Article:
Bill Condon won the Oscar for best adapted screenplay, for his script for "Gods and Monsters," which he also directed. Stephen Schwartz's "When You Believe," from "The Prince of Egypt," won the Oscar for best original song.
There were few upsets this year, simply because there were no sure things. Most of the nominees were culled from relatively small films, and most of the acting categories were dominated by European actors instead of major American stars.
Whoopi Goldberg was the evening's host and entertained the spirited crowd by dressing up in nominated costumes, even donning a huge gown and whiteface to depict "Elizabeth." She peppered her introductions with ribald jokes and references to last year's political scandal and kept the proceedings casual.
The evening's most controversial element failed to ignite the predicted fireworks. Some Academy members had asked the audience to refrain from clapping when Elia Kazan received a lifetime achievement award.
Kazan, the director of such classic movies as "On the Waterfront," "A Streetcar Named Desire" and "East of Eden," has been vilified for 40 years for his participation in the hearings conducted by the House Un-American Activities Committee during the McCarthy era. In 1952 he named eight members of the Group Theater who along with him had belonged to the Communist Party in the 1930s.
Only a handful of audience members -- including Ed Harris, Amy Madigan and Nick Nolte -- sat on their hands when Kazan was honored. Nearly everyone else treated the 89-year-old director to a standing ovation. Kazan, who needed a little help making his way to the microphone, was introduced by director Martin Scorsese and actor Robert De Niro, who presented a formidable team, seeming to defy any outburst or protest.
Goldberg had her own take on the Kazan controversy. "I thought the blacklist was Hattie McDaniel and me," she quipped.
In addition to several series of film clips -- honoring movies in general, biographical movies, Frank Sinatra, the Western and the late director Stanley Kubrick respectively -- there was a dance routine that defined a new low in Oscar taste, as scantily-clad dancers performed ill-advised tap-dance interpretations of music from "Elizabeth," "Life Is Beautiful," "Pleasantville," "Saving Private Ryan" and "The Thin Red Line."
The Academy Awards show is Hollywood's biggest and most efficient infomercial, a three-hour spectacle of self-congratulation during which presenters, nominees and winners alike can thump the tub for their new movies -- and all of them are watched breathlessly by one billion viewers around the world.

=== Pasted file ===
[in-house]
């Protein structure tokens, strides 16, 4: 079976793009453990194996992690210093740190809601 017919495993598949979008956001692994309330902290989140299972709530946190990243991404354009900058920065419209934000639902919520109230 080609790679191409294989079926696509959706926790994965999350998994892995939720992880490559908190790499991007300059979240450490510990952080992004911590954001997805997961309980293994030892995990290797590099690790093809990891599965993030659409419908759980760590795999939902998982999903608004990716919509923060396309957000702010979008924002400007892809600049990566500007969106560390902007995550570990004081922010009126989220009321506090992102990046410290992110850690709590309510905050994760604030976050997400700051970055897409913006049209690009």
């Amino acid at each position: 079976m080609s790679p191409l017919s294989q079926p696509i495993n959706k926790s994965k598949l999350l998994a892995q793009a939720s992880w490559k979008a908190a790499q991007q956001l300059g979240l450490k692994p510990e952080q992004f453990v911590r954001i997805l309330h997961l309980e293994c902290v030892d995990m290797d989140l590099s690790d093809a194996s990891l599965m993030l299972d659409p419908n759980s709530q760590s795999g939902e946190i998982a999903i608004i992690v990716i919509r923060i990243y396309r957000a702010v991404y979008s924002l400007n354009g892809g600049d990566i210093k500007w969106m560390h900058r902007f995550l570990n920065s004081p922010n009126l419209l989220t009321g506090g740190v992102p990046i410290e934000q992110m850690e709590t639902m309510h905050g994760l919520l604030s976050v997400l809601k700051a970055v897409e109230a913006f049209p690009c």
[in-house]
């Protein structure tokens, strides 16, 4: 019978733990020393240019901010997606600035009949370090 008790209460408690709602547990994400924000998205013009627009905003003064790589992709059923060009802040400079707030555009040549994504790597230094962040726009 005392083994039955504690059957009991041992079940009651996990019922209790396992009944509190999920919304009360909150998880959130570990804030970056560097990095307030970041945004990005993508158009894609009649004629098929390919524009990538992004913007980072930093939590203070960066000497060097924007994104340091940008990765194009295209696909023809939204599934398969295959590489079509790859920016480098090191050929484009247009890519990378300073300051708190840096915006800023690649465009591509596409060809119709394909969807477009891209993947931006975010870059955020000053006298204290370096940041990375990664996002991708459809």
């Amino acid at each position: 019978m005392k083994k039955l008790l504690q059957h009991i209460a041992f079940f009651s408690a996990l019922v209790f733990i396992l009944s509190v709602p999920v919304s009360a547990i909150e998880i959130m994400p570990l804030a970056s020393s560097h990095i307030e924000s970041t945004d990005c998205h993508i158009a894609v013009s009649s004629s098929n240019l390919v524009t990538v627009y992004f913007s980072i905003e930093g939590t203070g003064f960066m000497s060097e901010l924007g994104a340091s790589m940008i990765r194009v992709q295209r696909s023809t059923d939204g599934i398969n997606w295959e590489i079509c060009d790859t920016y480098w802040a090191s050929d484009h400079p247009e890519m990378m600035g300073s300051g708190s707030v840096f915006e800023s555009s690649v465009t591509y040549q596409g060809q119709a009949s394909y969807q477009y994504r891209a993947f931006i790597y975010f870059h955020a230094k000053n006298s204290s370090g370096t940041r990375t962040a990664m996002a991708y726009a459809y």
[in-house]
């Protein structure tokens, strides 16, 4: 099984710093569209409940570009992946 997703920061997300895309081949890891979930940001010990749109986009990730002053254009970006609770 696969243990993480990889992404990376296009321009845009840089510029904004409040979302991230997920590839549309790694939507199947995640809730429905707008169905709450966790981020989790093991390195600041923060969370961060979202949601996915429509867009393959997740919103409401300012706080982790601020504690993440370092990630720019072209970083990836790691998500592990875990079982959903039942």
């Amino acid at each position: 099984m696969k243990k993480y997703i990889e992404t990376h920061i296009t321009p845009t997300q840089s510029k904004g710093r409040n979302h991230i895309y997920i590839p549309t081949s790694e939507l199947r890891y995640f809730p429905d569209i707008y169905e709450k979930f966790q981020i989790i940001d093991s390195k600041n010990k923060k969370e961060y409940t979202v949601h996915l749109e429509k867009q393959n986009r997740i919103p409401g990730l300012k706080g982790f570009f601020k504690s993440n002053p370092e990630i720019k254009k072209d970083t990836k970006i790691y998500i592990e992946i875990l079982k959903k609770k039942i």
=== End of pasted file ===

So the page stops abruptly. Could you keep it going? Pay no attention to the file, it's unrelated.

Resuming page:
For winners, the Oscar holds its value as a brand identity. A best picture Oscar can have a significant impact on a movie's box office after the awards: When "The English Patient" won in 1996, box office increased 74 percent.
Even nominations themselves can help. "Saving Private Ryan" had disappeared from most screens by the time its 11 nominations were announced in February. When Dreamworks re-released the film after the nominations were announced, it managed to rake in an additional 26 percent in business. "Shakespeare in Love" experienced a 117 percent increase, or a $10 million boost in business, the week after the nominations were announced.
The Associated Press contributed to this article.
Best picture: "Shakespeare in Love"
Actor: Roberto Benigni, "Life Is Beautiful"
Actress: Gwyneth Paltrow, "Shakespeare in Love"
Supporting actor: James Coburn, "Affliction"
Supporting actress: Judi Dench, "Shakespeare in Love"
Director: Steven Spielberg, "Saving Private Ryan"
Foreign film: "Life Is Beautiful," Italy
Screenplay (written directly for the screen): Marc Norman and Tom Stoppard, "Shakespeare in Love"
Screenplay (based on material previously produced or published): Bill Condon, "Gods and Monsters"
Art direction: "Shakespeare in Love"
Cinematography: Janusz Kaminski, "Saving Private Ryan"
Sound: "Saving Private Ryan"
Sound effects editing: "Saving Private Ryan"
Original musical or comedy score: "Shakespeare in Love," Stephen Warbeck
Original dramatic score: "Life Is Beautiful," Nicola Piovani
Original song: "When You Believe" from "The Prince of Egypt," Stephen Schwartz
Costume: Sandy Powell, "Shakespeare in Love"
Documentary feature: "The Last Days"
Documentary (short subject): "The Personals: Improvisations on Romance in the Golden Years"
Film editing: "Saving Private Ryan"
Animated short film: "Bunny"
Live action short film: "Election Night (Valgaften)"
Visual effects: "What Dreams May Come"
Oscar winners previously announced this year:
Scientific and technical award (Oscar statuette): Avid Technology Inc.
Thalberg Award: Producer-director Norman F. Jewison
Honorary Award: Director Elia Kazan
Pub Date: 3/22/99